My theory is, when you find something good, you should hold onto it. That's why I still have a 1970s coffee peculator, I wear comfortable sweatpants until they lose their elastic, it took me a month to get through a box of Pierre Marcolini chocolates, and I'm pretty peeved about the most recent Firefox update.
Two weeks ago, I made some White Chocolate Cranberry Oatmeal Cookies. They were adapted from a recipe published by Alice Medrich in her book Chewy Gooey Crispy Crunchy Melt-in-Your-Mouth Cookies. There are a few steps which make this recipe different from most other oatmeal cookie recipes: pre-soaking the oats in water, melting the butter, and letting the dough rest overnight. The first and last steps make perfect sense—the more moisture the oats absorb, the more moist the cookies will be. In addition, by resting overnight, the oats absorb the other flavors, ensuring uniform taste. Best of all, they bake up chewy. I love bend-as-you-bite oatmeal cookies that have lightly crisp edges and a definite chew in the middle. In short, I will be holding onto this recipe.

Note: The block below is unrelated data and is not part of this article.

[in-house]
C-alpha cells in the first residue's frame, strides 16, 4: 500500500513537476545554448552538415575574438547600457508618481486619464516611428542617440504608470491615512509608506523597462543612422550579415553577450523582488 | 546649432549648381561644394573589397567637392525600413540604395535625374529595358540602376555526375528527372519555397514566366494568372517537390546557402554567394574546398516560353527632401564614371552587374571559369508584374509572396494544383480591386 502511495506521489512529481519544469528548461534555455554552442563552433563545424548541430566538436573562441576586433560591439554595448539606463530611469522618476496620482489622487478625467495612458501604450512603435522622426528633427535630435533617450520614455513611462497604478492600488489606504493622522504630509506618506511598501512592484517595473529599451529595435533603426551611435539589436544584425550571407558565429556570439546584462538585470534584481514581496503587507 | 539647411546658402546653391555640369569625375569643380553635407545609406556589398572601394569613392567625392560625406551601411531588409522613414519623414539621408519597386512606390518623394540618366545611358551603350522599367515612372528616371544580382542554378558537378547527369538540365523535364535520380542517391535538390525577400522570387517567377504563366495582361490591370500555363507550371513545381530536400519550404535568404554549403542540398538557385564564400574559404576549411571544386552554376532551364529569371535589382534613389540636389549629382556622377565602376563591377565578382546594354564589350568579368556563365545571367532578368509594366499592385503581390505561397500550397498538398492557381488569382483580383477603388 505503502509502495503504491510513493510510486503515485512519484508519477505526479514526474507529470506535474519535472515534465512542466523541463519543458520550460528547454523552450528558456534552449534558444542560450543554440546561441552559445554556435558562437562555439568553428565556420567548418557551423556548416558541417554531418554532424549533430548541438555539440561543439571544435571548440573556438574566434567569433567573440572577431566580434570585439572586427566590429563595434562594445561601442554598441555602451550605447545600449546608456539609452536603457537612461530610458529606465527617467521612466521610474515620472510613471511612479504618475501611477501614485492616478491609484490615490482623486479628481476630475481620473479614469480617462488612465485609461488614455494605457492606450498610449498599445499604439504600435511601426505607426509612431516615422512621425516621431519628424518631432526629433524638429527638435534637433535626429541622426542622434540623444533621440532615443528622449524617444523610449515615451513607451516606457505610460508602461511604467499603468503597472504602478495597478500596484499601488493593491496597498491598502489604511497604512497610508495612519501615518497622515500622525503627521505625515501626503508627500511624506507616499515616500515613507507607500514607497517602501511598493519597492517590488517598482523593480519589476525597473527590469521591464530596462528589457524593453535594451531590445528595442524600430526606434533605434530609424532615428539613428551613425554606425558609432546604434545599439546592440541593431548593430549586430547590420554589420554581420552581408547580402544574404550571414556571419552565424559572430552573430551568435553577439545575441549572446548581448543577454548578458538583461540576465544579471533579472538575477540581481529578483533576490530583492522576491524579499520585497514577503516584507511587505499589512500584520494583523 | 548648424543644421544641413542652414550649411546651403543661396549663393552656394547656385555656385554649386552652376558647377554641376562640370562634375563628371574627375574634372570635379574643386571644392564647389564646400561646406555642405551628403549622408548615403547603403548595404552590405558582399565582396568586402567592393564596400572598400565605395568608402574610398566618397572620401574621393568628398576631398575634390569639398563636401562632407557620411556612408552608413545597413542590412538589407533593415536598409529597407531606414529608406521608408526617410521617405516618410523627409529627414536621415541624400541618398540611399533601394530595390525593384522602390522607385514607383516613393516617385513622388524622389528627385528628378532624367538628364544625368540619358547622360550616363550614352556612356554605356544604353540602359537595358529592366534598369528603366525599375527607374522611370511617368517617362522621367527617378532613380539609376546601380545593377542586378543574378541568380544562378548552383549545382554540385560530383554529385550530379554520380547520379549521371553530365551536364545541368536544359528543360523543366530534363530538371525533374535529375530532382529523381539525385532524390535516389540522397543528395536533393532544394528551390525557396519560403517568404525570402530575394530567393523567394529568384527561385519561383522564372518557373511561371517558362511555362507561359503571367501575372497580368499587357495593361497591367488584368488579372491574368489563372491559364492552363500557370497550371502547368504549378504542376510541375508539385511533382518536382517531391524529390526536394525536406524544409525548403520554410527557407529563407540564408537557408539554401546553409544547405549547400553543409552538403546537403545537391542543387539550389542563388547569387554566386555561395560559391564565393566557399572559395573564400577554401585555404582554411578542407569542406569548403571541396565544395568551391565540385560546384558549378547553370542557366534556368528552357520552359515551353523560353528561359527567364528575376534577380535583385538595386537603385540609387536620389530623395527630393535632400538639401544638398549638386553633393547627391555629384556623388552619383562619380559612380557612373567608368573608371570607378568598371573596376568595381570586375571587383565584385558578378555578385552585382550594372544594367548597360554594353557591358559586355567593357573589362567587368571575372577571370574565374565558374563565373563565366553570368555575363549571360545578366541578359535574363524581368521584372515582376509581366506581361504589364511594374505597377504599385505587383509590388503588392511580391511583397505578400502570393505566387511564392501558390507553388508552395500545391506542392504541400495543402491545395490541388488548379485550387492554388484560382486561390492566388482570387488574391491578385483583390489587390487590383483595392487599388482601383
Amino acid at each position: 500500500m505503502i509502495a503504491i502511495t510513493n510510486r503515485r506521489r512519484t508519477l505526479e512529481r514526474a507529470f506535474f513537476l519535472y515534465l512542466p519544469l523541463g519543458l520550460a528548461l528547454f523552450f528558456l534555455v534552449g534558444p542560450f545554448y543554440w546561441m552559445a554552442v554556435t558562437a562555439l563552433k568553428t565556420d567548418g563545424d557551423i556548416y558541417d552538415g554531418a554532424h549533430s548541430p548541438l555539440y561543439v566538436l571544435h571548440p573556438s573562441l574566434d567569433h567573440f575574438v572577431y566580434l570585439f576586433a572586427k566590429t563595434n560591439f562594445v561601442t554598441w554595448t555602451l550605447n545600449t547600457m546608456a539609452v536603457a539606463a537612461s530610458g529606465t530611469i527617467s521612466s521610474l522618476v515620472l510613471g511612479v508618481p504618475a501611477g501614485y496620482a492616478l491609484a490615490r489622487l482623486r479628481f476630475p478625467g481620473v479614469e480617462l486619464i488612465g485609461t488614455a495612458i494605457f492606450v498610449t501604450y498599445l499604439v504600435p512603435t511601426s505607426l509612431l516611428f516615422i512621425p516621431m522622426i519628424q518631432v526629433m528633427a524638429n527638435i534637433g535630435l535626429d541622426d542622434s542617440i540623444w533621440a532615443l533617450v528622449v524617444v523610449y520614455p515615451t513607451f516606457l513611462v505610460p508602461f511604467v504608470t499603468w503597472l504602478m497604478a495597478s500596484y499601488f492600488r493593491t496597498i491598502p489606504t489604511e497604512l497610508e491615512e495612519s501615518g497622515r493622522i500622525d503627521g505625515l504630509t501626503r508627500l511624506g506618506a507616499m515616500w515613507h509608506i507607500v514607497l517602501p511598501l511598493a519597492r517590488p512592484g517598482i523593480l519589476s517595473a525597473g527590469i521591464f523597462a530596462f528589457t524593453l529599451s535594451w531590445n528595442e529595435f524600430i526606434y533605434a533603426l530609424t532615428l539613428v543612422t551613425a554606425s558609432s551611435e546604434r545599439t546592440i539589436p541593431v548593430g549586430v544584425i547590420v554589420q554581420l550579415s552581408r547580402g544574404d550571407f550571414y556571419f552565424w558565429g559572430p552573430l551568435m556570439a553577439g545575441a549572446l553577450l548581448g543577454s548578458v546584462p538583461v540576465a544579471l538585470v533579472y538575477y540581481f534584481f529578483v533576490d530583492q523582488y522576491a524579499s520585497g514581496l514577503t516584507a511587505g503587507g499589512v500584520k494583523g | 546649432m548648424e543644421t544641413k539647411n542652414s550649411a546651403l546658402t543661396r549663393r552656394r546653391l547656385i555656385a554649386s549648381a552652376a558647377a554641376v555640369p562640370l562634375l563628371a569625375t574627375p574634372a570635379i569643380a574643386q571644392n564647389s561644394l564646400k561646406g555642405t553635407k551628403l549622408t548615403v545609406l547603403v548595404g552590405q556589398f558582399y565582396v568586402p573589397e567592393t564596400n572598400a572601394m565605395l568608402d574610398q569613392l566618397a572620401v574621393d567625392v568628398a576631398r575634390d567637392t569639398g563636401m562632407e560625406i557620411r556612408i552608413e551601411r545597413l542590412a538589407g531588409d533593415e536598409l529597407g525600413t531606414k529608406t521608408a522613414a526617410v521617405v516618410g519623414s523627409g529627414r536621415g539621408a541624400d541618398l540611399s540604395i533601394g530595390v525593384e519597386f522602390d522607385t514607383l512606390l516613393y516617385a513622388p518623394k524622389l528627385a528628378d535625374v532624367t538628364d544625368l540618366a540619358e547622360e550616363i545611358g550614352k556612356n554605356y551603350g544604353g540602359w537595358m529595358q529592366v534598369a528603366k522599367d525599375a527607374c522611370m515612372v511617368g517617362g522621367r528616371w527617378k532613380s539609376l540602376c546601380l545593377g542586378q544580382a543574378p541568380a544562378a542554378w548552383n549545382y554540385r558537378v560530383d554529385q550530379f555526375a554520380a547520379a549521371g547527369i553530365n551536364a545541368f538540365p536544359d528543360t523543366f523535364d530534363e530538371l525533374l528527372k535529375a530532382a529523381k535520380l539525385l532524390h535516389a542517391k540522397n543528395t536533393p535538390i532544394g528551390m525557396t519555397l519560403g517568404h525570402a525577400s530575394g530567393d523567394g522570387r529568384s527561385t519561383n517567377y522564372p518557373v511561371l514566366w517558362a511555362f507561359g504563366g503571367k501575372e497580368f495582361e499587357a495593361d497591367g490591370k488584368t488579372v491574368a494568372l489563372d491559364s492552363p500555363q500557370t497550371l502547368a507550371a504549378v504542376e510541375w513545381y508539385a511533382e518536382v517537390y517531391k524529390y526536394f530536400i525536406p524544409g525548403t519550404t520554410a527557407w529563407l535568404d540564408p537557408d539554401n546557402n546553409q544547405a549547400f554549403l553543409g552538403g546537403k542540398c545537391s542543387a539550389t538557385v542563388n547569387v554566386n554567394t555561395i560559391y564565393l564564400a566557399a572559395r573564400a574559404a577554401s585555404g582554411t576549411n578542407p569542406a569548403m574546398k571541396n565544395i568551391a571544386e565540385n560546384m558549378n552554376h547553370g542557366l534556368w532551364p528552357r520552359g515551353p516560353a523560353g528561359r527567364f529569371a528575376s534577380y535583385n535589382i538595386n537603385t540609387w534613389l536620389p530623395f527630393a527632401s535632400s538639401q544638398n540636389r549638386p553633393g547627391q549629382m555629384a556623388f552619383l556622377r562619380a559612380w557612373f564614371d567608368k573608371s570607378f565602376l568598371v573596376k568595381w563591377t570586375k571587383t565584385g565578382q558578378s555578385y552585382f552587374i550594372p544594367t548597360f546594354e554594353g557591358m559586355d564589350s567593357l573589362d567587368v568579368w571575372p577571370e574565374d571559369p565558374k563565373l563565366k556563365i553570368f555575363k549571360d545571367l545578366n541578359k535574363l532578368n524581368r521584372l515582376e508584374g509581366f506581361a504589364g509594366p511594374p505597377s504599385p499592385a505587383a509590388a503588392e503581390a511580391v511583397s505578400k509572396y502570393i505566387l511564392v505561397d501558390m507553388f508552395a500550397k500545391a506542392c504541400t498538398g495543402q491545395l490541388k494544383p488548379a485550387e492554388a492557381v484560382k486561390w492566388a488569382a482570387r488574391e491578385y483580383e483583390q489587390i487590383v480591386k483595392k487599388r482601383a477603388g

But why not go further, I thought. Why not use this base to explore the vast possibilities of oatmeal cookiedom? There were flavor combinations I had always wanted to try, and having found a new favorite dough seemed like as good a motivator as any.
Thus I proceeded to make nine batches of oatmeal cookies, all using the same base recipe as you'll find here. Click through the slideshow to see all nine variations and instructions for how to make them.About the author: @Carrie Vasios is the editor of Serious Eats: Sweets. She likes to peruse her large collection of cookbooks while eating jam from the jar. You can follow her on Twitter carrievasios